NASA Technical Reports Server NTRS 20150023048: Tribological Evaluation of Candidate Gear Materials Operating Under Light Loads in Highly Humid ConditionsReportar como inadecuado



 NASA Technical Reports Server NTRS 20150023048: Tribological Evaluation of Candidate Gear Materials Operating Under Light Loads in Highly Humid Conditions


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A series of pin-on-disk sliding wear tests were undertaken to identify candidate materials for a pair of lightly loaded timing gears operating under highly humid conditions. The target application involves water purification and thus precludes the use of oil, grease and potentially toxic solid lubricants. The baseline sliding pair is austenitic stainless steel operating against a carbon filled polyimide. The test load and sliding speed 4.9 N, 2.7 m-s were chosen to represent average contact conditions of the meshing gear teeth. In addition to the baseline materials, the hard superelastic NiTiNOL 60 60NiTi was slid against itself, against the baseline polyimide, and against 60NiTi onto which a commercially deposited dry film lubricant DFL was applied. The alternate materials were evaluated as potential replacements to achieve a longer wear life and improved dimensional stability for the timing gear application. An attempt was also made to provide solid lubrication to self-mated 60NiTi by rubbing the polyimide against the disk wear track outside the primary 60NiTi-60NiTi contact, a method named stick or transfer-film lubrication. The selected test conditions gave repeatable friction and wear data and smooth sliding surfaces for the baseline materials similar to those in the target application. Friction and wear for self-mated stainless steel were high and erratic. Self-mated 60NiTi gave acceptably low friction approx. 0.2 and modest wear but the sliding surfaces were rough and potentially unsuitable for the gear application. Tests in which 60NiTi pins were slid against DFL coated 60NiTi and DFL coated stainless steel gave low friction and long wear life. The use of stick lubrication via the secondary polyimide pin provided effective transfer film lubrication to self-mated 60NiTi tribological specimens. Using this approach, friction levels were equal or lower than the baseline polyimide-stainless combination and wear was higher but within data scatter observed in these preliminary tests. Based upon these results, self-mated 60NiTi gear teeth utilizing solid lubrication, is a reasonable approach for the target application.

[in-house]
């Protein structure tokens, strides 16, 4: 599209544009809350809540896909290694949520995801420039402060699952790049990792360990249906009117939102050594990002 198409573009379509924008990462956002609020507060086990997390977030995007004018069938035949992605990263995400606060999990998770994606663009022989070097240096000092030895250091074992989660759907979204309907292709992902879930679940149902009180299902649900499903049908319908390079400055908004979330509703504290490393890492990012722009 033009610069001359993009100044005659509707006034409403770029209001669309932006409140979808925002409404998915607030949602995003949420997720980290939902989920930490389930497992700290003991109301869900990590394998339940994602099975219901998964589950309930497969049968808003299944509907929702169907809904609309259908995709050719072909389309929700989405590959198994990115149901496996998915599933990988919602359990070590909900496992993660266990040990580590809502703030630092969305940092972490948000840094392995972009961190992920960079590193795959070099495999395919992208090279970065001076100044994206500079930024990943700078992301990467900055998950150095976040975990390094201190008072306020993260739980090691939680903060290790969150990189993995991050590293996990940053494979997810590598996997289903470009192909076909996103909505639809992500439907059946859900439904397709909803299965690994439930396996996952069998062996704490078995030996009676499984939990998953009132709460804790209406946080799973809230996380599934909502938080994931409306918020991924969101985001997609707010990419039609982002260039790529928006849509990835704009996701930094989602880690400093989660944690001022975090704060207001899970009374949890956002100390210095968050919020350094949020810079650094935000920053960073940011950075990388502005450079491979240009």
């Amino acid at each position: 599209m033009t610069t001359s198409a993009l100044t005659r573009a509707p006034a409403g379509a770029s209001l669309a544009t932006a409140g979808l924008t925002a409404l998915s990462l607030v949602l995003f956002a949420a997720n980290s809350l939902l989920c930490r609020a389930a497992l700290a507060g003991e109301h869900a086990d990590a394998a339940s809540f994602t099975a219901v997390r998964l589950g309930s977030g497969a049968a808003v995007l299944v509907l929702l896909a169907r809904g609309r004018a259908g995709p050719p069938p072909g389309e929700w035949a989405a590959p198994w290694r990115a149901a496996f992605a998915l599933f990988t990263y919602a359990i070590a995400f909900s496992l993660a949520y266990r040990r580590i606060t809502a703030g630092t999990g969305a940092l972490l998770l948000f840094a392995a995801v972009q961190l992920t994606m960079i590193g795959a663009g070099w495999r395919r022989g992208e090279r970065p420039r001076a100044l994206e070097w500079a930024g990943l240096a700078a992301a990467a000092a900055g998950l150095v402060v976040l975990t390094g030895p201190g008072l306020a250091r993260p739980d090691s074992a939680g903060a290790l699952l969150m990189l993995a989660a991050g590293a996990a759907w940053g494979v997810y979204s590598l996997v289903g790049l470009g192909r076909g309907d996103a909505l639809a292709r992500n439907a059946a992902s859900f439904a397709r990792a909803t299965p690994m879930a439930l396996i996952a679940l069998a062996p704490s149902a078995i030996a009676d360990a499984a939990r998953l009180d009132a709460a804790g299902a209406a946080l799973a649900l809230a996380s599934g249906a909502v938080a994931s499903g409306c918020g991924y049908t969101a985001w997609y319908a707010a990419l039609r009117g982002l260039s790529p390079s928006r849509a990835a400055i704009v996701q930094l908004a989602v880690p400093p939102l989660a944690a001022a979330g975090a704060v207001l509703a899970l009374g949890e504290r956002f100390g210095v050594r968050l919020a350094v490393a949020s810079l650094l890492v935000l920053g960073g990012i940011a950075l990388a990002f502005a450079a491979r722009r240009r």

Autor: NASA Technical Reports Server (NTRS)

Fuente: https://archive.org/







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